Tuesday, June 28, 2016


Written, directed, and co-starring Richard Linklater, Slacker is the story of a group of people wandering around Austin, Texas as they try to figure out what to do in the span of an entire day. A plot-less film that follows many characters, the film is an experimental one of sorts with several non-actors and amateurs trying to understand the world and what they want to be. Also starring Kim Krizan, Stella Weir, Louis Mackey, and Teresa Taylor. Slacker is a strange yet entrancing film from Richard Linklater.

Told in the span of 24 hours in Austin, Texas, the film is about the lives of many people who wander around the city as they discuss a lot of things as well as meet up with each other whether they’re connected or not. The film’s script is very loose where it just follows around random people whether it’s an aging anarchist, a conspiracy buff, a woman trying to sell pap smear claiming it’s from Madonna, or other regular people who deal with whatever it’s around them. Especially as they talk about all sorts of things from existentialism, not wanting to conform, and other things. Some of it is funny while some of it is very engaging such as the anarchist, a TV collector, women talking about love, and people who are just regular people that are just trying to live.

Richard Linklater’s direction is definitely intoxicating in the way he just presents the simplicity of life of random people in Austin, Texas. Shot on location in Austin and on 16mm film blown-up into 35mm, the film is presented in a somewhat documentary fashion with its usage of hand-held cameras but also with some steadicams and crane shots. Linklater’s direction would utilize some close-ups but mostly medium shots with a few wide to play into the people he randomly captures throughout the film. Especially in how he would introduce one character to another where they would be in one scene and then walk into another as they meet some other person who is then either the next subject or a set up for someone that is around that person.

Some of it would be presented in long takes as it says a lot to say what is happening or what are these people talking about. It’s an approach from one transition to another where it can meander or be episodic but because it goes into a different person and a different location makes it more intriguing. Even as the people that are being profiled are all interesting as it showcases a world that is very interesting now matter how down or uncertain some of the people in Austin are. Overall, Linklater creates a rapturous film about a day in the life of random people in Austin.

Cinematographer Lee Daniel does excellent work with the film‘s cinematography as it is colorful but also feels real in capturing the sunny aspects of the day as well as maintaining something natural for scenes set at night. Editor Scott Rhodes does amazing work with the editing as it is straightforward with a lot of emphasis on the long takes with a few stylish cuts that play into the transitions. The sound work of Denise Montgomery is superb for playing up the natural elements in the sound as well as not embellish too much in the mix as well as capture a lot of the music that is played on the background.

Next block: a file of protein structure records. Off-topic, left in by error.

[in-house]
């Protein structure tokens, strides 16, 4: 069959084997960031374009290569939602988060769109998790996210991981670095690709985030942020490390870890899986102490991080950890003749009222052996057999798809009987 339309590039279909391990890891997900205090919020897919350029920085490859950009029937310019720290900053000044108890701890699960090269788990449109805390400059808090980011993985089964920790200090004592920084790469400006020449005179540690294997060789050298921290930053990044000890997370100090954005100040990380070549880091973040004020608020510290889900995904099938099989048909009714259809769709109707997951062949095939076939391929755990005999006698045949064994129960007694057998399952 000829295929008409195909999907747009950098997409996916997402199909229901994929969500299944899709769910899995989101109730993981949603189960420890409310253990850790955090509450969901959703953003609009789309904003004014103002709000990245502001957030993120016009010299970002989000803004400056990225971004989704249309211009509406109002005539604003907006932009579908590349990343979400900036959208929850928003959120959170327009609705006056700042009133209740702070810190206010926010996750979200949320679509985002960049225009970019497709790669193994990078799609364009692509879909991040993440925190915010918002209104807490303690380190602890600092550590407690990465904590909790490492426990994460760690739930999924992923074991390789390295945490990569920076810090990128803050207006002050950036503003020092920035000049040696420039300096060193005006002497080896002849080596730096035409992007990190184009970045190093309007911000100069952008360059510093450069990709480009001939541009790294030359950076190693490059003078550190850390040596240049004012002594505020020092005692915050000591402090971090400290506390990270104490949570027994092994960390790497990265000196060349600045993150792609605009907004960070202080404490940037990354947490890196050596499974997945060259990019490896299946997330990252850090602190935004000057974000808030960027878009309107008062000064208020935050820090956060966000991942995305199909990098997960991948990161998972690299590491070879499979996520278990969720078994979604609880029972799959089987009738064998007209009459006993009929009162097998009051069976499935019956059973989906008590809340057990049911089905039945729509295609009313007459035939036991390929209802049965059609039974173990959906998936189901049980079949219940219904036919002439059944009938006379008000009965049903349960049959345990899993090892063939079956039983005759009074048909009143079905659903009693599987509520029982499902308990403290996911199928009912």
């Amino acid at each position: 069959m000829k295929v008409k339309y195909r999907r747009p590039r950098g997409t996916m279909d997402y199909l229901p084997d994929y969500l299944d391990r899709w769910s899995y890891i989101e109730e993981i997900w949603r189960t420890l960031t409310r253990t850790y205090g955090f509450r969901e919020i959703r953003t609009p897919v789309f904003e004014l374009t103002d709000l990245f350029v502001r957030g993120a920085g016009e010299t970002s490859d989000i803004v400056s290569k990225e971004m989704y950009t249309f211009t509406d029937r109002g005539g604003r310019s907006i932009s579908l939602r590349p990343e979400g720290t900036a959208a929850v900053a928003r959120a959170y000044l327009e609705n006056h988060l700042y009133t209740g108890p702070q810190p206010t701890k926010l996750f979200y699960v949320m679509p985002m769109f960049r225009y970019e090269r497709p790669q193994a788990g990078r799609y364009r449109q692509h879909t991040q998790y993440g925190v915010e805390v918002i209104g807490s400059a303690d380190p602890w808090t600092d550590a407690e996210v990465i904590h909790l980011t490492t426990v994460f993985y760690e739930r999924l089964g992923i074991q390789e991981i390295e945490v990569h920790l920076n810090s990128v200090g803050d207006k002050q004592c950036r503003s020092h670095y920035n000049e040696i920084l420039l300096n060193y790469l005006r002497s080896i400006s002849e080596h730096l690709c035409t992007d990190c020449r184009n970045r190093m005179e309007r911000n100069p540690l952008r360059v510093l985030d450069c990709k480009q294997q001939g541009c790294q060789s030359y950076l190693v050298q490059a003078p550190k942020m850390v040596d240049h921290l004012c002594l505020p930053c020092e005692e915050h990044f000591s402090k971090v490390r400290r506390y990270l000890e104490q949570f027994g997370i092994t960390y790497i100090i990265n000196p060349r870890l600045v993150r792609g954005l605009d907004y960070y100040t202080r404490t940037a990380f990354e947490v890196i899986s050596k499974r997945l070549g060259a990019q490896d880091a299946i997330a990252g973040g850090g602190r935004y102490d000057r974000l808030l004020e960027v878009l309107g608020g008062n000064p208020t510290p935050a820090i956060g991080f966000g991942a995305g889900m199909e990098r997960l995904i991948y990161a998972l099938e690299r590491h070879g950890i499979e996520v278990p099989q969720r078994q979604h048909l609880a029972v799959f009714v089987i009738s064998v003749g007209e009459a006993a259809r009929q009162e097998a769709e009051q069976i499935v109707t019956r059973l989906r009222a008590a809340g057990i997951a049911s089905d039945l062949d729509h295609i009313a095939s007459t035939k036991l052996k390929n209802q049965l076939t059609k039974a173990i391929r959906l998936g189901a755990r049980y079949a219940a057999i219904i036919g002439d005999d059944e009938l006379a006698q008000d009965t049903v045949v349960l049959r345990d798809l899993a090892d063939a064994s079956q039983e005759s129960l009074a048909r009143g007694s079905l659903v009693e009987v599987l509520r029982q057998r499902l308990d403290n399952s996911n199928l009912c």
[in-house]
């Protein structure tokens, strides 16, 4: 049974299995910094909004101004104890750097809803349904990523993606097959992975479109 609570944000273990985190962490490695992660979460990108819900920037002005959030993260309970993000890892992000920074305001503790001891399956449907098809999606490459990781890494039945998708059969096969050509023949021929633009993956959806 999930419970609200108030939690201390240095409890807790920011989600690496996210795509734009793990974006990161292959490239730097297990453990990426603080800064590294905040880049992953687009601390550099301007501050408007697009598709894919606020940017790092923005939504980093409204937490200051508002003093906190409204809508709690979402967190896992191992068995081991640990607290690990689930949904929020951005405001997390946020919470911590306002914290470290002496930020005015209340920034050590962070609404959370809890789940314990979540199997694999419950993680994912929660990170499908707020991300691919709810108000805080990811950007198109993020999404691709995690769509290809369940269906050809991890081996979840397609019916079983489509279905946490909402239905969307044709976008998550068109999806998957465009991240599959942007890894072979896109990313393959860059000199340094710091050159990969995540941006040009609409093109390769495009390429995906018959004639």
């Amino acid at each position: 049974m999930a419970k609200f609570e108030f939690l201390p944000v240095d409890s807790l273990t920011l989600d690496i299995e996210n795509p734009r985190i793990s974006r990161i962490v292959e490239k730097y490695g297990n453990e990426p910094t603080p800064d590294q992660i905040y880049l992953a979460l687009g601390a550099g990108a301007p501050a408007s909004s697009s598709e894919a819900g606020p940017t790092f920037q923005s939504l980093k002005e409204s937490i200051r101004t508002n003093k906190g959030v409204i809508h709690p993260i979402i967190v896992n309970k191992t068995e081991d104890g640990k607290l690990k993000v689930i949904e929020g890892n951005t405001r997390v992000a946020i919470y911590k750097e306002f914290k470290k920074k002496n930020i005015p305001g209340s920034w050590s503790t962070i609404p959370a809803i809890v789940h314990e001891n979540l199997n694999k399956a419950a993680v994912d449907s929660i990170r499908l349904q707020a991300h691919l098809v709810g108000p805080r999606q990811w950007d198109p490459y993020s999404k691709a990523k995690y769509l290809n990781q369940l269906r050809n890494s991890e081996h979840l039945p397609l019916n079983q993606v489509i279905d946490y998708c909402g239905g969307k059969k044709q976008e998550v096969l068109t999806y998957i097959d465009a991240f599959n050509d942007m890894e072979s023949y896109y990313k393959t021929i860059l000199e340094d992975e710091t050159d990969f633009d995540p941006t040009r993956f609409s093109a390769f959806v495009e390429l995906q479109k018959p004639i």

The casting by Anne Walker-McBay is fantastic as it features an array of appearances and performances from director Richard Linklater as a man who just arrived to Austin in the film’s beginning, Kim Krizan as a woman at a restaurant questioning about happiness, then-Butthole Surfers drummer Teresa Taylor as a woman selling Madonna’s pap smear, Louis Mackey as an aging anarchist, Stella Weir as a woman from Dallas, and many others as they all stand out. Many of which don’t provide anything that feels false as it adds to something that is very real.

Slacker is a phenomenal film from Richard Linklater. It’s a film that explores not just a day in the life of random people in Austin, Texas but a film that showcases the world at its most diverse as well as similarities that make humanity unique. In the end, Slacker is a spectacular film from Richard Linklater.

Richard Linklater Films: It’s Impossible to Learn to Plow by Reading Books - Dazed & Confused - Before Sunrise - SubUrbia - The Newton Boys - Waking Life - Tape - School of Rock - Before Sunset - The Bad News Bears (2005 film) - A Scanner Darkly - Fast Food Nation - Me and Orson Welles - Bernie - Before Midnight - Boyhood - Everybody Wants Some!! - The Auteurs #57: Richard Linklater Pt. 1 - Pt. 2

© thevoid99 2016


ruth said...

I'm not very well versed on Linklater's filmography other than the 'Before' trilogy, but 'Slacker' sounds interesting. I like the idea of a movie being set in a specific city and shot on location.

thevoid99 said...

I hadn't seen it for a very long time as my viewing earlier today was an overdue re-watch as I enjoyed it though the presentation of it takes a while to get used to but it's so rewarding.

Anonymous said...

Plotless but still interesting.

thevoid99 said...

@assholeswatchingmovies.com-Sometimes, films with no plot are often the best.

keith71_98 said...

STILL want to see this. I've put it off sooo many times.

thevoid99 said...

@keith71_98-Well, if you have money to spend for next month's Criterion sale at Barnes & Noble. Get the DVD/Blu-Ray.

Khalid said...

This is one of those films that just shows how you can make a great film with a limited budget. This and Clerks are so similar in terms of how they launchced Linklater and Smith's careers, explored both the director's towns and how they were shot on such a low budget.
Definitely one of those films who want to relax and chill out to.

thevoid99 said...

@Khalid-Exactly. It was made for $23,000 and it proved that you don't need a million dollars to make a film back then. You just need some imagination and something simple and you can make something magical.